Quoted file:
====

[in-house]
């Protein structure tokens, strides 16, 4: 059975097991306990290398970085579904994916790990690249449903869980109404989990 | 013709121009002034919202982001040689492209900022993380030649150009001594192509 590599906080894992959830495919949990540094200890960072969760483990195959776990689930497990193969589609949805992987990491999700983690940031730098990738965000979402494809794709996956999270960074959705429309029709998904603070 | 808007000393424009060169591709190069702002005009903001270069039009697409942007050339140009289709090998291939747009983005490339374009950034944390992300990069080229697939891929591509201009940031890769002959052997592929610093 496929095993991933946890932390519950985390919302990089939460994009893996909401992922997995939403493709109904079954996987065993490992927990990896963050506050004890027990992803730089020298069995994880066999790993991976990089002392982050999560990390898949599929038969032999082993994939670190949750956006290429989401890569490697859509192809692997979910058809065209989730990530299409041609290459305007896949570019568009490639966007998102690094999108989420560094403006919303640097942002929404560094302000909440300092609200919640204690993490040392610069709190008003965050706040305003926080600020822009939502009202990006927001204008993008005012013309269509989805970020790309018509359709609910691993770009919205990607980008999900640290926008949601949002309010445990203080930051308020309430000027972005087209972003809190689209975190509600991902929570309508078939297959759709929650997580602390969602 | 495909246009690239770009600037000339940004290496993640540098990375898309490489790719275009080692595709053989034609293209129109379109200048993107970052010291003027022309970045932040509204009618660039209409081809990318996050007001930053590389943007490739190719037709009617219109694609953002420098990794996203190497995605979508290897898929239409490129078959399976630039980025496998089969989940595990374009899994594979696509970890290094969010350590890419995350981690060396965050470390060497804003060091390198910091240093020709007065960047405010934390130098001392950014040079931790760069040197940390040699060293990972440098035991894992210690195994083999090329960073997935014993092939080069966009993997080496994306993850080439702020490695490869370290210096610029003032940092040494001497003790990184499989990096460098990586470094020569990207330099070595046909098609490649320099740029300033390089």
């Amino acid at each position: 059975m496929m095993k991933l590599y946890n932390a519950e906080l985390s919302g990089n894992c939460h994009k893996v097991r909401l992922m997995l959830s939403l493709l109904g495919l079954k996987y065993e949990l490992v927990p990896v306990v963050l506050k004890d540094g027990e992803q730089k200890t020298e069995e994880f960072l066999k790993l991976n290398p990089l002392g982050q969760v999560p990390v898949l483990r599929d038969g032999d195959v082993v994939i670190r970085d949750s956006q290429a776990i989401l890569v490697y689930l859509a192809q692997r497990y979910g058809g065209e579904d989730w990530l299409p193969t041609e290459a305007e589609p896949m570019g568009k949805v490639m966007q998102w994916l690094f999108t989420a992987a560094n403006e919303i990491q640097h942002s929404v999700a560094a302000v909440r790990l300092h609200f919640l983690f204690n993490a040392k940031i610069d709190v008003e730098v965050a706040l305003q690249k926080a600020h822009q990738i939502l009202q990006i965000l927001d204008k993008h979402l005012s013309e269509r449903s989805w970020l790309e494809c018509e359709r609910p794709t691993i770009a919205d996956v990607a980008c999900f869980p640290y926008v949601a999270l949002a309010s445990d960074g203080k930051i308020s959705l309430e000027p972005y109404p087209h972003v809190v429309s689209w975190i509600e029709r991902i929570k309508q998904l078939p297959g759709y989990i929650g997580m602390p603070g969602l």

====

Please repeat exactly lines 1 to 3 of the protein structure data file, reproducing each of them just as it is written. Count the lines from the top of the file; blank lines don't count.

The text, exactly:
[in-house]
């Protein structure tokens, strides 16, 4: 059975097991306990290398970085579904994916790990690249449903869980109404989990 | 013709121009002034919202982001040689492209900022993380030649150009001594192509 590599906080894992959830495919949990540094200890960072969760483990195959776990689930497990193969589609949805992987990491999700983690940031730098990738965000979402494809794709996956999270960074959705429309029709998904603070 | 808007000393424009060169591709190069702002005009903001270069039009697409942007050339140009289709090998291939747009983005490339374009950034944390992300990069080229697939891929591509201009940031890769002959052997592929610093 496929095993991933946890932390519950985390919302990089939460994009893996909401992922997995939403493709109904079954996987065993490992927990990896963050506050004890027990992803730089020298069995994880066999790993991976990089002392982050999560990390898949599929038969032999082993994939670190949750956006290429989401890569490697859509192809692997979910058809065209989730990530299409041609290459305007896949570019568009490639966007998102690094999108989420560094403006919303640097942002929404560094302000909440300092609200919640204690993490040392610069709190008003965050706040305003926080600020822009939502009202990006927001204008993008005012013309269509989805970020790309018509359709609910691993770009919205990607980008999900640290926008949601949002309010445990203080930051308020309430000027972005087209972003809190689209975190509600991902929570309508078939297959759709929650997580602390969602 | 495909246009690239770009600037000339940004290496993640540098990375898309490489790719275009080692595709053989034609293209129109379109200048993107970052010291003027022309970045932040509204009618660039209409081809990318996050007001930053590389943007490739190719037709009617219109694609953002420098990794996203190497995605979508290897898929239409490129078959399976630039980025496998089969989940595990374009899994594979696509970890290094969010350590890419995350981690060396965050470390060497804003060091390198910091240093020709007065960047405010934390130098001392950014040079931790760069040197940390040699060293990972440098035991894992210690195994083999090329960073997935014993092939080069966009993997080496994306993850080439702020490695490869370290210096610029003032940092040494001497003790990184499989990096460098990586470094020569990207330099070595046909098609490649320099740029300033390089």
């Amino acid at each position: 059975m496929m095993k991933l590599y946890n932390a519950e906080l985390s919302g990089n894992c939460h994009k893996v097991r909401l992922m997995l959830s939403l493709l109904g495919l079954k996987y065993e949990l490992v927990p990896v306990v963050l506050k004890d540094g027990e992803q730089k200890t020298e069995e994880f960072l066999k790993l991976n290398p990089l002392g982050q969760v999560p990390v898949l483990r599929d038969g032999d195959v082993v994939i670190r970085d949750s956006q290429a776990i989401l890569v490697y689930l859509a192809q692997r497990y979910g058809g065209e579904d989730w990530l299409p193969t041609e290459a305007e589609p896949m570019g568009k949805v490639m966007q998102w994916l690094f999108t989420a992987a560094n403006e919303i990491q640097h942002s929404v999700a560094a302000v909440r790990l300092h609200f919640l983690f204690n993490a040392k940031i610069d709190v008003e730098v965050a706040l305003q690249k926080a600020h822009q990738i939502l009202q990006i965000l927001d204008k993008h979402l005012s013309e269509r449903s989805w970020l790309e494809c018509e359709r609910p794709t691993i770009a919205d996956v990607a980008c999900f869980p640290y926008v949601a999270l949002a309010s445990d960074g203080k930051i308020s959705l309430e000027p972005y109404p087209h972003v809190v429309s689209w975190i509600e029709r991902i929570k309508q998904l078939p297959g759709y989990i929650g997580m602390p603070g969602l």